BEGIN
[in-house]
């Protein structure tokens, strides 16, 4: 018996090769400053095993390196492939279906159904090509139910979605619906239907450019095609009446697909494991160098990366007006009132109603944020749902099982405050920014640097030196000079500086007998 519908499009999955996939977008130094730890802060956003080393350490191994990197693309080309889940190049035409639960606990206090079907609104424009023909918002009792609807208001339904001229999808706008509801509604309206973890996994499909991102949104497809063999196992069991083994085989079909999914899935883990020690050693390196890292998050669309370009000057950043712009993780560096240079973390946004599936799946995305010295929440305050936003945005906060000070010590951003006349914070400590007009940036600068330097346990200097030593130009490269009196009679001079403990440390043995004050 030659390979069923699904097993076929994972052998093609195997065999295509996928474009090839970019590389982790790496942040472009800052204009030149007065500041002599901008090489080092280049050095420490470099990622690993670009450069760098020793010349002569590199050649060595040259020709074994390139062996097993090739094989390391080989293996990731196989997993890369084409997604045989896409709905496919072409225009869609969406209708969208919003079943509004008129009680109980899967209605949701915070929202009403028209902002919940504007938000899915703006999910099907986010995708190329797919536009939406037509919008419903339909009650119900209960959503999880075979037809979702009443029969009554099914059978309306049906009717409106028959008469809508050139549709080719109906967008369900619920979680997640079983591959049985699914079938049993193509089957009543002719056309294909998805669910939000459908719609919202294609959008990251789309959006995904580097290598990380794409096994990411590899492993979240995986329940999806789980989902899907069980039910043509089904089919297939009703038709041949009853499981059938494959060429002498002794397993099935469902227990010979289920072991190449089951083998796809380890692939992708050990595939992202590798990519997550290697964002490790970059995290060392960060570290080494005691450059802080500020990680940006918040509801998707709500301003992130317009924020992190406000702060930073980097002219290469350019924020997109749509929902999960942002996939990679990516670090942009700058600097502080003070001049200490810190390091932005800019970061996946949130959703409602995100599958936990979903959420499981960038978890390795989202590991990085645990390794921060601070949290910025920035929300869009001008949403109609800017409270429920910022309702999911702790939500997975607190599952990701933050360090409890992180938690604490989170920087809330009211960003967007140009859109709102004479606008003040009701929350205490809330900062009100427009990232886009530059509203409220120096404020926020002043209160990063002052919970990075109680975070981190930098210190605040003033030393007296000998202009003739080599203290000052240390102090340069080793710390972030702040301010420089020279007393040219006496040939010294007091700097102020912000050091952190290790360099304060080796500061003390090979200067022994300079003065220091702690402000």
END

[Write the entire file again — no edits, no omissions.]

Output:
[in-house]
């Protein structure tokens, strides 16, 4: 018996090769400053095993390196492939279906159904090509139910979605619906239907450019095609009446697909494991160098990366007006009132109603944020749902099982405050920014640097030196000079500086007998 519908499009999955996939977008130094730890802060956003080393350490191994990197693309080309889940190049035409639960606990206090079907609104424009023909918002009792609807208001339904001229999808706008509801509604309206973890996994499909991102949104497809063999196992069991083994085989079909999914899935883990020690050693390196890292998050669309370009000057950043712009993780560096240079973390946004599936799946995305010295929440305050936003945005906060000070010590951003006349914070400590007009940036600068330097346990200097030593130009490269009196009679001079403990440390043995004050 030659390979069923699904097993076929994972052998093609195997065999295509996928474009090839970019590389982790790496942040472009800052204009030149007065500041002599901008090489080092280049050095420490470099990622690993670009450069760098020793010349002569590199050649060595040259020709074994390139062996097993090739094989390391080989293996990731196989997993890369084409997604045989896409709905496919072409225009869609969406209708969208919003079943509004008129009680109980899967209605949701915070929202009403028209902002919940504007938000899915703006999910099907986010995708190329797919536009939406037509919008419903339909009650119900209960959503999880075979037809979702009443029969009554099914059978309306049906009717409106028959008469809508050139549709080719109906967008369900619920979680997640079983591959049985699914079938049993193509089957009543002719056309294909998805669910939000459908719609919202294609959008990251789309959006995904580097290598990380794409096994990411590899492993979240995986329940999806789980989902899907069980039910043509089904089919297939009703038709041949009853499981059938494959060429002498002794397993099935469902227990010979289920072991190449089951083998796809380890692939992708050990595939992202590798990519997550290697964002490790970059995290060392960060570290080494005691450059802080500020990680940006918040509801998707709500301003992130317009924020992190406000702060930073980097002219290469350019924020997109749509929902999960942002996939990679990516670090942009700058600097502080003070001049200490810190390091932005800019970061996946949130959703409602995100599958936990979903959420499981960038978890390795989202590991990085645990390794921060601070949290910025920035929300869009001008949403109609800017409270429920910022309702999911702790939500997975607190599952990701933050360090409890992180938690604490989170920087809330009211960003967007140009859109709102004479606008003040009701929350205490809330900062009100427009990232886009530059509203409220120096404020926020002043209160990063002052919970990075109680975070981190930098210190605040003033030393007296000998202009003739080599203290000052240390102090340069080793710390972030702040301010420089020279007393040219006496040939010294007091700097102020912000050091952190290790360099304060080796500061003390090979200067022994300079003065220091702690402000």